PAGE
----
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Archival Processing Guide

Archival Processing Guide

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Published by librarchivist
This archival processing guide is combined with the Archivist's Toolkit user guide. Some content reprinted with permission from Kelley Bachli in the Department of Special Collections at UCLA.
This archival processing guide is combined with the Archivist's Toolkit user guide. Some content reprinted with permission from Kelley Bachli in the Department of Special Collections at UCLA.

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Published by: librarchivist on Oct 17, 2010
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 Archival Processing Guide forStaff, Students, and Volunteers
Special Collections & ArchivesZ. Smith Reynolds LibraryWake Forest UniversityWinston-Salem, NC
\\acad1\ZSR\SpecialCollections\Administrative Files\ProcessingMay 20101
Archival Processing:A Guide for Staff, Students, and Volunteers
This booklet will guide you through the basics of archival processing in the department of Special Collections & Archives at Z. Smith Reynolds Library at Wake Forest. The guide is brokeninto distinct sections to help you understand your role in the making archival resourcesavailable to researchers and students.We begin with an overview of basic concepts in archival processing, followed by accessioning,re-housing and inventory, formal description, arrangement, and creating the finding aid. Theguide also includes instructions for using
used at ZSR (and many other libraries) for recording information about archival materials.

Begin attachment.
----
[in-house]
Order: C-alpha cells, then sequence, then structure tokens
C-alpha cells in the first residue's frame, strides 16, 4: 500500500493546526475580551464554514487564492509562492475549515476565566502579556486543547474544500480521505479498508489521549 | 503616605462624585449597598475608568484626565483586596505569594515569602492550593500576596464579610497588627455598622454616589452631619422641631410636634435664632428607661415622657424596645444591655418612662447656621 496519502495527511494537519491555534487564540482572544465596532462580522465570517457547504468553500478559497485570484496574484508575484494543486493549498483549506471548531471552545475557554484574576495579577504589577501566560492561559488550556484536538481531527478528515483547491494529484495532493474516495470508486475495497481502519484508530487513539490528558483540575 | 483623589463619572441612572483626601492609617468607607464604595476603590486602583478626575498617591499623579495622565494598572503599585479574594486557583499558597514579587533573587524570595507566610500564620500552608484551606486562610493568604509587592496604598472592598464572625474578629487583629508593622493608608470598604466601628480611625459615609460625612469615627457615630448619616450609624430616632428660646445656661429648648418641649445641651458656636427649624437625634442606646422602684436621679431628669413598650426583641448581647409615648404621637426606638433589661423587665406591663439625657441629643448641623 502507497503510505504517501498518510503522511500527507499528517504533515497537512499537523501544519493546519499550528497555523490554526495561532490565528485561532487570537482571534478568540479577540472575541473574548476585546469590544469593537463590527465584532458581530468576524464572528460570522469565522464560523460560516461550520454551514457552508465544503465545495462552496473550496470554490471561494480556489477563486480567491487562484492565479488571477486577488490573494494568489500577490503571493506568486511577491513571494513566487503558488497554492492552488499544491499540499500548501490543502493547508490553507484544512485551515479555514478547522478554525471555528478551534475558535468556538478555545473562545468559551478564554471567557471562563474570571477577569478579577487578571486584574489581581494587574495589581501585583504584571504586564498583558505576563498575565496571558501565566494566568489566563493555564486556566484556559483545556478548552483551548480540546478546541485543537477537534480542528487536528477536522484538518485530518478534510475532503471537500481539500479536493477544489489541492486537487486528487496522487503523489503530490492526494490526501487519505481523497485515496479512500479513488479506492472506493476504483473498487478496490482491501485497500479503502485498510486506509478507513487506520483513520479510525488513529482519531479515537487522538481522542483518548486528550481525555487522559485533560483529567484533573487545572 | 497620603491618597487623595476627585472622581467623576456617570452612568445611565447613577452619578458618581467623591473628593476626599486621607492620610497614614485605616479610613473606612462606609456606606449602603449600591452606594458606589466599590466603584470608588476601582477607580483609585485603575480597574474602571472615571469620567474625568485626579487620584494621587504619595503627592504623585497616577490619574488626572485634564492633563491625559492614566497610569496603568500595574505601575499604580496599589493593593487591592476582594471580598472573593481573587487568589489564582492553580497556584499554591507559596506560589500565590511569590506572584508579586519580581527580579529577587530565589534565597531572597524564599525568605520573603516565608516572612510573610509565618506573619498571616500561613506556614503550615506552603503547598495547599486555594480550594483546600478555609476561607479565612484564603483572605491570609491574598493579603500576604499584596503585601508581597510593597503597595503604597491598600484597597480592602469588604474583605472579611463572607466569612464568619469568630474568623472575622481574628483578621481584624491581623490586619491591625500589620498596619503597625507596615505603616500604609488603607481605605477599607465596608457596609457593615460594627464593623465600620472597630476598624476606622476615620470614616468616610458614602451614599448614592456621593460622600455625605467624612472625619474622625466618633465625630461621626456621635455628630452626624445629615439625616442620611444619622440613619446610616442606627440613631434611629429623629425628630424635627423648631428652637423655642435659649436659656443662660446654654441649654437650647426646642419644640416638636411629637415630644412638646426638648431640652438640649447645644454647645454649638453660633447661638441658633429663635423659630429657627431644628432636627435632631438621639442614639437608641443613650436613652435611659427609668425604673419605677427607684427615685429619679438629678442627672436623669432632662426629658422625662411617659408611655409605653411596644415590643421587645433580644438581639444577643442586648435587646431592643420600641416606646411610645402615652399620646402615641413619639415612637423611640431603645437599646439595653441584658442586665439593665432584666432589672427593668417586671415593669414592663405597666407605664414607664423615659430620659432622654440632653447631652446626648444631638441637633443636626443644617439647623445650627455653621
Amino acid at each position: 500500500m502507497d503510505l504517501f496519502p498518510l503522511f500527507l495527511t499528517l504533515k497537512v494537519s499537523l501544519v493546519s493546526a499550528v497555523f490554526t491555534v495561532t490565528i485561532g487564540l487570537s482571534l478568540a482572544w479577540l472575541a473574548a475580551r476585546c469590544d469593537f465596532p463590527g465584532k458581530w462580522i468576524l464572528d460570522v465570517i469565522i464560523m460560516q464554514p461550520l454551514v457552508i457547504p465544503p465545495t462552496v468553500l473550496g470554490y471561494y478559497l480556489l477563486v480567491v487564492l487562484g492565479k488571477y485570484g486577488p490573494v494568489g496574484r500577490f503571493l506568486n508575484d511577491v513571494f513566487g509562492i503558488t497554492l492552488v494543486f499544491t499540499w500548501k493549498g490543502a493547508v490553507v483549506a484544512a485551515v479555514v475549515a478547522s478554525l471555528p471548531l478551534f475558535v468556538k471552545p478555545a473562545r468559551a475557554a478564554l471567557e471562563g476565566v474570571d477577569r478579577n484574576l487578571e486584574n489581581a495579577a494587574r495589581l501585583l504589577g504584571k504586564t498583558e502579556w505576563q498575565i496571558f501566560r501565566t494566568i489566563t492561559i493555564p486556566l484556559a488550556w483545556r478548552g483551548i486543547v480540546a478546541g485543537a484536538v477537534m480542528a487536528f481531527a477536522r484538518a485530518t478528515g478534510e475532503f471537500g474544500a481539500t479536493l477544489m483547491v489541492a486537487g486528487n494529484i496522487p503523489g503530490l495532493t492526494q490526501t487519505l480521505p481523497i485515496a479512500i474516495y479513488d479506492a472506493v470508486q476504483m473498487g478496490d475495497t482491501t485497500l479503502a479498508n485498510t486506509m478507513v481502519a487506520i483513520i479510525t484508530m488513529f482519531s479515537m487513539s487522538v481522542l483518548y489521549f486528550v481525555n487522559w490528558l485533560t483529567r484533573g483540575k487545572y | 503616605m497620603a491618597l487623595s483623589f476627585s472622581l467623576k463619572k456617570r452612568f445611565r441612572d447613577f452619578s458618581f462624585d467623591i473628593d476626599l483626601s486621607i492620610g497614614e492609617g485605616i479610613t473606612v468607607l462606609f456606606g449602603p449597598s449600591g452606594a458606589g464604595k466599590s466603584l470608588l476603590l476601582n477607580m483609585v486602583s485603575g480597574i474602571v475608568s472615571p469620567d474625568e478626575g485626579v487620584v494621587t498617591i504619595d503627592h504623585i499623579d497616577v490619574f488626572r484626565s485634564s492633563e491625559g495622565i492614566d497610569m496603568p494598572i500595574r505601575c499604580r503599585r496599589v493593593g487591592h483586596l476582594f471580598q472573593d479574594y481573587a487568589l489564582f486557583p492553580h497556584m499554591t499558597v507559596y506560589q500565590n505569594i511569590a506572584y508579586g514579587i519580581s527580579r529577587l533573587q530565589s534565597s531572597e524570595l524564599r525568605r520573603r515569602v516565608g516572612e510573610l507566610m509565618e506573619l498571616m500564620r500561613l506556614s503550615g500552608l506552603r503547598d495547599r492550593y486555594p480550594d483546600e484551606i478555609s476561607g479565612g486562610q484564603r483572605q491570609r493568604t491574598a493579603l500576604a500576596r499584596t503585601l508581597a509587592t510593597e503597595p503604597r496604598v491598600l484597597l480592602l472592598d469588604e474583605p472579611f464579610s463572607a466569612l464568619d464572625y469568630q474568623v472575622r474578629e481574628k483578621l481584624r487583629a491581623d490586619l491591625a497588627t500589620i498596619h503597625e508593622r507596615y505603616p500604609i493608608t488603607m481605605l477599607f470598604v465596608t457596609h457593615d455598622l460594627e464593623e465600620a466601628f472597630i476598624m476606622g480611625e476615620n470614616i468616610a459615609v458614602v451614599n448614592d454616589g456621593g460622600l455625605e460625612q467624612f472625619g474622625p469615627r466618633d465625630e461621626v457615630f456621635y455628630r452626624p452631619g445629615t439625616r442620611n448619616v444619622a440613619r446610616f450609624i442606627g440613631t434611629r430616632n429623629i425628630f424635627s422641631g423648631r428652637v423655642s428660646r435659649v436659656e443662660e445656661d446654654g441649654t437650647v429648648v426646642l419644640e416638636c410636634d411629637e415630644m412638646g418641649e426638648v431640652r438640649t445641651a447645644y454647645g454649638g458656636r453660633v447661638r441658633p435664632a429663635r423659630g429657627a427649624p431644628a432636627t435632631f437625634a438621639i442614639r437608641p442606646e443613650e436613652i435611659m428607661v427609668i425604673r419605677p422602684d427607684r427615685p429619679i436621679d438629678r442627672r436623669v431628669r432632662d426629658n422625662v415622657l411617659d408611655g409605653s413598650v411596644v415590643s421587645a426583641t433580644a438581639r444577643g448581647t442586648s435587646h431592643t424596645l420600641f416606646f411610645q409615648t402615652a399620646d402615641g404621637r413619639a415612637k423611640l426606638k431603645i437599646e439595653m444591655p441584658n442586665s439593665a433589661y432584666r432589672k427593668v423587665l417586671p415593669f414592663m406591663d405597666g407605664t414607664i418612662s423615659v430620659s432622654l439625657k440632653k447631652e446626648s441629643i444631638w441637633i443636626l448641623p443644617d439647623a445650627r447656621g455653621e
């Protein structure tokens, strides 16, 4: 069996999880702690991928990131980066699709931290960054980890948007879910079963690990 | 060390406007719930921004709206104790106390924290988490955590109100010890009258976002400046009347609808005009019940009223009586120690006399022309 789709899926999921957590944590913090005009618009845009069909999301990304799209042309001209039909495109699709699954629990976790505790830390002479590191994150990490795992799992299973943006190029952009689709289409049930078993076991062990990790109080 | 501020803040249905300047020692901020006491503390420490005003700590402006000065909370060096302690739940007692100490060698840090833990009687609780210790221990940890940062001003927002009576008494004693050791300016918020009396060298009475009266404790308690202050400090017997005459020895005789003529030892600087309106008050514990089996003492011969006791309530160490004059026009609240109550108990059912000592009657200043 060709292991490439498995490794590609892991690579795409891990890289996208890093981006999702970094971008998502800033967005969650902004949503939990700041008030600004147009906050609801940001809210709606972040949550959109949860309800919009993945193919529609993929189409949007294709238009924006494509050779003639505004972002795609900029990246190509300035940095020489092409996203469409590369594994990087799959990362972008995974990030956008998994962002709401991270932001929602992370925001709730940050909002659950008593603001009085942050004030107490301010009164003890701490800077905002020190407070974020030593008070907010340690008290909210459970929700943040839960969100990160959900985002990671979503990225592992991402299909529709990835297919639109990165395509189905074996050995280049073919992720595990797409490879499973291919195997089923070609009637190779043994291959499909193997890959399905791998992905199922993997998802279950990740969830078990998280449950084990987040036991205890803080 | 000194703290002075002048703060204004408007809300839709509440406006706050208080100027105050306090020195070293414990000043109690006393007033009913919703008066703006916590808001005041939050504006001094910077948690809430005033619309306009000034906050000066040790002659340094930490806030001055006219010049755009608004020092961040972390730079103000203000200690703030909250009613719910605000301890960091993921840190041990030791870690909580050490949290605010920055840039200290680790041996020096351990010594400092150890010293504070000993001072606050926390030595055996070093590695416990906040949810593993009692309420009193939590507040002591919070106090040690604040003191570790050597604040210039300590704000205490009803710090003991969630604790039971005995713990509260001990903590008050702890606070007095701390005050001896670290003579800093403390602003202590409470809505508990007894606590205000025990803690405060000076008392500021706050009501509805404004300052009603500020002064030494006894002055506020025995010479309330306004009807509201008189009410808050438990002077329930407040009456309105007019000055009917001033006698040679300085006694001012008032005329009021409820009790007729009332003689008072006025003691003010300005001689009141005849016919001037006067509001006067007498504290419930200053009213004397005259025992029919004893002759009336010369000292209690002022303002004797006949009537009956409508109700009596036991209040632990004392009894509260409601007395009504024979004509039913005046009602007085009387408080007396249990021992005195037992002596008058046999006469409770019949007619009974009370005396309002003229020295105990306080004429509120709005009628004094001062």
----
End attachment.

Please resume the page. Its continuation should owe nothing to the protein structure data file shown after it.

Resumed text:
Overview 2a.
What is Processing?b.
What Is a Finding Aid?c.
Basic Principles of Archival DescriptionII.
Accessioning 4III.
Pre-Processing: Inventory and Re-Housing 13IV.
Archival Processing 15a.
Survey and Processing Planb.
Organization and Arrangementc.
Appendices 42a.
Appendix A: Additional Resourcesb.
Appendix B: Glossary of Termsc.
Appendix C: Sample Finding Aid, Front Matter
\\acad1\ZSR\SpecialCollections\Administrative Files\ProcessingMay 20102
Overview of Archival Processing
What is Processing?
In order for a collection to be made available to research, the archivist gathers and analyzesinformation about the collection, organizes and arranges its contents, and creates finding aidsin order for the user to discover relevant materials.
is the term used to encompassall of the work required to make collections available and accessible for research.There are three main parts of processing:
Gathering and analyzing information about the collection
Organizing and arranging the collection
Creating finding aids to allow access to the collection
What Is a Finding Aid?
A finding aid is a written description of archival materials. Finding aids are what enableresearchers to discover the nature and contents of a collection. They are made available
typicallyconsist of two parts:
front matter
and a
container list
Front matter
outlines the nature of a collection. Essential parts of the front matter include:location of collection, collection number and name, name of creator(s), date range, size (extent),abstract, acquisition information, biographical/historical information, scope and content notes,arrangement, access and use restrictions, and subjects indexed. Most front matter is createdafter the arrangement and description of a collection. When doing processing, it is important toconsider the front matter, because you may come across information that will be helpful whendescribing the collection as a whole.The
container list
is a detailed inventory of a collection. A collection may be described at thebox level, folder level, and rarely, at the item level. Your processing plan will determine thelevel of description to be used. Descriptions in a container list should be clear and concise.Folder level description typically consists of the box and folder number, a brief description/title
Basic Principles of Archival Description
Provenance tells the history of ownership. It refers to the origin of an item orcollection, identifying the original owner or creator, as well as subsequentowners and creators.

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